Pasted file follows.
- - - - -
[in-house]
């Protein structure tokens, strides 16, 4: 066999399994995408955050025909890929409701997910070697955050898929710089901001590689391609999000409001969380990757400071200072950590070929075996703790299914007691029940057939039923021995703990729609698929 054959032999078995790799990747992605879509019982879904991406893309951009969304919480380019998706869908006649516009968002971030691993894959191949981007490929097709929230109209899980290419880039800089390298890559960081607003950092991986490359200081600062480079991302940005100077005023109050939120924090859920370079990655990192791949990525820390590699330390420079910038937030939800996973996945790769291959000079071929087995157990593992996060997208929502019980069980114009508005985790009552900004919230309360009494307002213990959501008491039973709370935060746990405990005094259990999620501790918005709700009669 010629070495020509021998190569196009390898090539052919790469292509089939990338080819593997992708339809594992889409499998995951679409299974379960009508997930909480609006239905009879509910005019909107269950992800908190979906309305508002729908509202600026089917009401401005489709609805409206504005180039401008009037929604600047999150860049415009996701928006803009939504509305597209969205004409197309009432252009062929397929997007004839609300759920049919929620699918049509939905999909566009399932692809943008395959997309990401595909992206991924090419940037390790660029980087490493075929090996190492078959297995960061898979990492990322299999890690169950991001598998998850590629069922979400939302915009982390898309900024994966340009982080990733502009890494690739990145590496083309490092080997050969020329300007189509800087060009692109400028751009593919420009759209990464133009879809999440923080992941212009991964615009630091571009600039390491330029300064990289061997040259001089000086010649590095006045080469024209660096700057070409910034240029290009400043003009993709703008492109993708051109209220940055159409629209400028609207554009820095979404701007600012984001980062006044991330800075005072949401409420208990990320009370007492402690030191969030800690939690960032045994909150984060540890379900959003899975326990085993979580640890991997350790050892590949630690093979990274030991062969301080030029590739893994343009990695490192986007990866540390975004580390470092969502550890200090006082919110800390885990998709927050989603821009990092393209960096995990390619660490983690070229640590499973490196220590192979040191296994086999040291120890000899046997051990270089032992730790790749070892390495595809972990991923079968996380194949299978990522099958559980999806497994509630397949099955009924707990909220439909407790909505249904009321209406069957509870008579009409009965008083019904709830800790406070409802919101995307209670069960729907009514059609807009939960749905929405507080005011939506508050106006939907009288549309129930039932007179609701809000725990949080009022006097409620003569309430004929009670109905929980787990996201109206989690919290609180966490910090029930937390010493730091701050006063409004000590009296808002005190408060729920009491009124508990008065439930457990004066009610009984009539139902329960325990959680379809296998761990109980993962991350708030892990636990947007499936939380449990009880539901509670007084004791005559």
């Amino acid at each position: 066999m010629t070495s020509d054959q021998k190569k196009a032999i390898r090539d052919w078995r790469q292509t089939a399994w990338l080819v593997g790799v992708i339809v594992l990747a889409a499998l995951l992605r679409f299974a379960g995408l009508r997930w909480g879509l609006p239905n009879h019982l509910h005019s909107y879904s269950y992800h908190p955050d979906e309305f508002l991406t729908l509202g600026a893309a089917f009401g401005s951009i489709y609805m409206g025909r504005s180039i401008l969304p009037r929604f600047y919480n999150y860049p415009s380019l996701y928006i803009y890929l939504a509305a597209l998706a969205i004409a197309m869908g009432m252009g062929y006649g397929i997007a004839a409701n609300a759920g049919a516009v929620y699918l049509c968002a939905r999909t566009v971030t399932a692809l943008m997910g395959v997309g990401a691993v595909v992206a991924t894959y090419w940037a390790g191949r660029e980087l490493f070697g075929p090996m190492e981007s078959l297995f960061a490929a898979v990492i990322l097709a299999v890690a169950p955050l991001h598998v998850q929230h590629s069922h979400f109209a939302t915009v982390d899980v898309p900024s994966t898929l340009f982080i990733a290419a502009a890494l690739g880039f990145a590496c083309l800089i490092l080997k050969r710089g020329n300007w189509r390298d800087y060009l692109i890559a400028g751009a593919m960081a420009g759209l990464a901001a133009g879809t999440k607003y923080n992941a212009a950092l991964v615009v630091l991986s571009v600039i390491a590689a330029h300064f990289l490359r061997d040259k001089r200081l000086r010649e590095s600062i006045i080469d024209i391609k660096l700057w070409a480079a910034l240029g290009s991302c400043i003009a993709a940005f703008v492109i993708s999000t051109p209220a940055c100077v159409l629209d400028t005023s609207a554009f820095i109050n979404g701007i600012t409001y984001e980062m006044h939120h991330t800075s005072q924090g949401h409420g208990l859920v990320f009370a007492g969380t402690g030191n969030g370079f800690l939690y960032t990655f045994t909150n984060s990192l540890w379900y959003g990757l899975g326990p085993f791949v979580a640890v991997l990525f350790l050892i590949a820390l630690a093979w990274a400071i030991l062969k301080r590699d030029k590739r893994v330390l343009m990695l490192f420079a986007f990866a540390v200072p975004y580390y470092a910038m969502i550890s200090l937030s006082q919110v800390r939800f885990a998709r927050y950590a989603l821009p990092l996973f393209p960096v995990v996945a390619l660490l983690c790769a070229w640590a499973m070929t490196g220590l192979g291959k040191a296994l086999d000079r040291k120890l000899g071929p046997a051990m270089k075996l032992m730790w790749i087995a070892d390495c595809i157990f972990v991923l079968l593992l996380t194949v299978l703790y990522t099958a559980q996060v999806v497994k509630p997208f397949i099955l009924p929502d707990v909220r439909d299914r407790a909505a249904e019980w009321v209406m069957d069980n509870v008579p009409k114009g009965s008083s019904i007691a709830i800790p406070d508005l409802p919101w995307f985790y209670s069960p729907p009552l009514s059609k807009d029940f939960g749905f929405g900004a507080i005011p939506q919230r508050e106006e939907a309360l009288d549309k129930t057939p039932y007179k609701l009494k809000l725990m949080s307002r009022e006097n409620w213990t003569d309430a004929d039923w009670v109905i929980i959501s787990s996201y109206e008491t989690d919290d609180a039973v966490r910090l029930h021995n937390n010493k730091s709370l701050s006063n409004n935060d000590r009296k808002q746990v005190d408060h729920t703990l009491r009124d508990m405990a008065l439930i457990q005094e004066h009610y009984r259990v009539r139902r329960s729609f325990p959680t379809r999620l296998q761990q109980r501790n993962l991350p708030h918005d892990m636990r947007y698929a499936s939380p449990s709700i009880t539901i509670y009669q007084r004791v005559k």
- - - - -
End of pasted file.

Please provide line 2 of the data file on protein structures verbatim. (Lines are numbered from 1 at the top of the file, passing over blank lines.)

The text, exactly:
């Protein structure tokens, strides 16, 4: 066999399994995408955050025909890929409701997910070697955050898929710089901001590689391609999000409001969380990757400071200072950590070929075996703790299914007691029940057939039923021995703990729609698929 054959032999078995790799990747992605879509019982879904991406893309951009969304919480380019998706869908006649516009968002971030691993894959191949981007490929097709929230109209899980290419880039800089390298890559960081607003950092991986490359200081600062480079991302940005100077005023109050939120924090859920370079990655990192791949990525820390590699330390420079910038937030939800996973996945790769291959000079071929087995157990593992996060997208929502019980069980114009508005985790009552900004919230309360009494307002213990959501008491039973709370935060746990405990005094259990999620501790918005709700009669 010629070495020509021998190569196009390898090539052919790469292509089939990338080819593997992708339809594992889409499998995951679409299974379960009508997930909480609006239905009879509910005019909107269950992800908190979906309305508002729908509202600026089917009401401005489709609805409206504005180039401008009037929604600047999150860049415009996701928006803009939504509305597209969205004409197309009432252009062929397929997007004839609300759920049919929620699918049509939905999909566009399932692809943008395959997309990401595909992206991924090419940037390790660029980087490493075929090996190492078959297995960061898979990492990322299999890690169950991001598998998850590629069922979400939302915009982390898309900024994966340009982080990733502009890494690739990145590496083309490092080997050969020329300007189509800087060009692109400028751009593919420009759209990464133009879809999440923080992941212009991964615009630091571009600039390491330029300064990289061997040259001089000086010649590095006045080469024209660096700057070409910034240029290009400043003009993709703008492109993708051109209220940055159409629209400028609207554009820095979404701007600012984001980062006044991330800075005072949401409420208990990320009370007492402690030191969030800690939690960032045994909150984060540890379900959003899975326990085993979580640890991997350790050892590949630690093979990274030991062969301080030029590739893994343009990695490192986007990866540390975004580390470092969502550890200090006082919110800390885990998709927050989603821009990092393209960096995990390619660490983690070229640590499973490196220590192979040191296994086999040291120890000899046997051990270089032992730790790749070892390495595809972990991923079968996380194949299978990522099958559980999806497994509630397949099955009924707990909220439909407790909505249904009321209406069957509870008579009409009965008083019904709830800790406070409802919101995307209670069960729907009514059609807009939960749905929405507080005011939506508050106006939907009288549309129930039932007179609701809000725990949080009022006097409620003569309430004929009670109905929980787990996201109206989690919290609180966490910090029930937390010493730091701050006063409004000590009296808002005190408060729920009491009124508990008065439930457990004066009610009984009539139902329960325990959680379809296998761990109980993962991350708030892990636990947007499936939380449990009880539901509670007084004791005559």